You Like? You'll Like:
The Juliana Theory/The All-American Rejects/Dashboard Confessional.

Luke O'Neil

Originally published in Alternative Press

Guilty Pleasures: Scratch Tickets

I’m standing in line. The guy next to me is missing his front teeth. Someone ahead is holding things up, and I think about turning to leave but it‘s too late. Everyone looks nervous. A quick glance around, to make sure no one I know is looking. I’m fidgeting with some crumpled up money in my pocket. Finally, it’s my turn. “I’ll take five number fifteens please.” That’s not some new drug slang, it’s called buying scratch tickets. But to be honest, what I’m actually buying here is nothing, and that’s pretty shameful. “Hi, I’ll take twenty dollars worth of nothing please.“

I guess that’s not entirely accurate though, because what we’re really buying when we go scratching is called hope. Yes, the odds are tall, and the stakes are low, and the infinitesimal moment of expectation, the rush of possibility, that this could be the moment I‘ve been waiting for -- and why not me? -- is probably not worth the money. Twenty dollars for a 5 second high isn’t exactly an economically sound drug policy -- but I’ll be damned if it’s not my right as an American to spend money I don’t have on something that doesn’t exist.

Luke O'Neil

Originally published in the Boston Globe

Guilty Pleasures: My Chemical Romance

I haven’t been angry at my parents in years. I’ve never purchased anything at Hot Topic. I don’t wear black nail polish, or eyeliner, don’t skateboard or have a white belt and asymmetrical hair. My life isn’t pain and my sorrow isn’t eternal. In other words, I’m not 16 years old. But somehow the emo-marketing arrow shot at the black hearts of the Myspace generation veered wildly off course and knocked me on my ass, because I think the melodrama of New Jersey rock heroes My Chemical Romance is irresistible. Apparently that’s not acceptable for a man nearing thirty. But so what if their image is rooted in comic-book camp and millions of teenage girls everywhere plaster their blogs with singer Gerard Way’s pasty face. The overwrought funeral dirge of their triumphant song “Helena” soared to transcendent heights unequaled in years. And MCR’s latest single, the multi-part, operatic “Welcome to the Black Parade”, from their forthcoming album is pretentious and self-important in ways Queen only dreamed of. It’s about demons or something. But more importantly, it totally rocks, and that‘s more than good enough for me. Listen to both songs here.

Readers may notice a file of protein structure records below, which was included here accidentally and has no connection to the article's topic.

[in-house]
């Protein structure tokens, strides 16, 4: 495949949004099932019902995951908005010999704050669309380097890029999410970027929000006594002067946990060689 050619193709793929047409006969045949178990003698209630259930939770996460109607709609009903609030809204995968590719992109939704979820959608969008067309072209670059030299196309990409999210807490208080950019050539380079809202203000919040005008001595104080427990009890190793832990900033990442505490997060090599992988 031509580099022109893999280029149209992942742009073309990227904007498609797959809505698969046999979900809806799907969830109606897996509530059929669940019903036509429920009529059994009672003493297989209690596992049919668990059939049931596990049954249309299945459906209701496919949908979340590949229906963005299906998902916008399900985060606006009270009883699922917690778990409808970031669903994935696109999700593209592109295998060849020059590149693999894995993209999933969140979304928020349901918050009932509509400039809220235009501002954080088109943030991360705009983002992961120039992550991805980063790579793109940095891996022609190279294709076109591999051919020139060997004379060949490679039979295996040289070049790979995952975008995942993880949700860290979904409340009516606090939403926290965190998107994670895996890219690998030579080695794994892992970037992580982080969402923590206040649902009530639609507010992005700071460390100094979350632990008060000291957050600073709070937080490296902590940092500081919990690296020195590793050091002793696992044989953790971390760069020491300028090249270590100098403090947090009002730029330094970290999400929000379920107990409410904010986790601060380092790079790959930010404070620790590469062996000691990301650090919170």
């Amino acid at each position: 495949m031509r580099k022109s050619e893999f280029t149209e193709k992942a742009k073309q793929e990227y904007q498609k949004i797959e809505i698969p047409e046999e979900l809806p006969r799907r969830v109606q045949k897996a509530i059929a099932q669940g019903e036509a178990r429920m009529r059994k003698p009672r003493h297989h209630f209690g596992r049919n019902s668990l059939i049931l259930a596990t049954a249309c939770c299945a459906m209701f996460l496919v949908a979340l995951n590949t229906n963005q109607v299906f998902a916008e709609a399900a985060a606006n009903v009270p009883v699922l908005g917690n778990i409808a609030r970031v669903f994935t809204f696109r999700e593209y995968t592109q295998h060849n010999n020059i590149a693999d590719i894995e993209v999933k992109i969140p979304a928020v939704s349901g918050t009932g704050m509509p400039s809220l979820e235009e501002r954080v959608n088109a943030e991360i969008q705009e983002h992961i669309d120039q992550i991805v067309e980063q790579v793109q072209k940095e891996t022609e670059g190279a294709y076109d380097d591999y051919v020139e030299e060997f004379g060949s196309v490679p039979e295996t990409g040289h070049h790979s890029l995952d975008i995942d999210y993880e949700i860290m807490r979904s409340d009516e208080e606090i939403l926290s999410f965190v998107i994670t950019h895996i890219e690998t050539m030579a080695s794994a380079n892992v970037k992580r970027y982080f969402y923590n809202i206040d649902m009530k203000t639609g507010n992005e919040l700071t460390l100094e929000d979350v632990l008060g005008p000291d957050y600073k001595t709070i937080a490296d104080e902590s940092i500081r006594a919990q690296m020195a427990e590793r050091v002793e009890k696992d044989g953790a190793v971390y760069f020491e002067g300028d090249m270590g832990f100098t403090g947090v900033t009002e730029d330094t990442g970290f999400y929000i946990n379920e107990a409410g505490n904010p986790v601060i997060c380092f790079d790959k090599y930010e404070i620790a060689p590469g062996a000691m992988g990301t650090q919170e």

Luke O'Neil

Originally published in the Boston Globe

Guilty Pleasures: DVR

Through my early twenties I was one of those insufferable people who “didn’t watch much TV.” You can imagine the self-satisfied look on my face as I said it. Instead, I was eager to let everyone know how busy I was reading my way through Dostoevsky or Kafka. How little I knew about the world then, dear reader! You see, in the past year or two I’ve discovered digital video recorders for cable and had what some smug literary type might call an epiphany. My coming out, or coming in, as it were, also happened to coincide with the emergence of television as the foremost media for brilliant story telling. Who knows, maybe it always was. But wading through 24 minutes of commercials on Wednesday night to get through an episode of Lost, or planning my schedule to be home on Sundays for Six Feet Under never appealed to me. Now I just program this magic little box of joy to record everything I’d been missing out on. Who knew The Daily Show and The Sopranos were legitimately good!? Because I no longer have to watch commercials, or watch a program when it first appears, I watch hours of television I never knew I needed. I’d write more, but I have the new episode of The Wire on pause right now, and I’m desperate to see what happens next.

Luke O'Neil

Originally published in the Boston Globe


Deep into the third generation of bands weaned at the Gallagher brother’s fecund teat, Kasabian continue to swagger and spit their way though the UK rock scene with another hyper-charged dose of electronic rock bombast on their sophomore effort Empire. With a nod toward Oasis’ us-against-the-world populism and the druggy haze of the early-nineties Madchester explosion, the title track boasts a giant, fuzzy bass line that stomps and growls and a snarling lyric about “wasting away.” A neck breaking tempo change on the chorus and triumphant horn sample throughout set the feel of the song midway through martial defiance and boozy theatrics. Stream the entire album here.

Luke O'Neil

Originally published in the Boston Globe

Hot Chip

"Boy From School"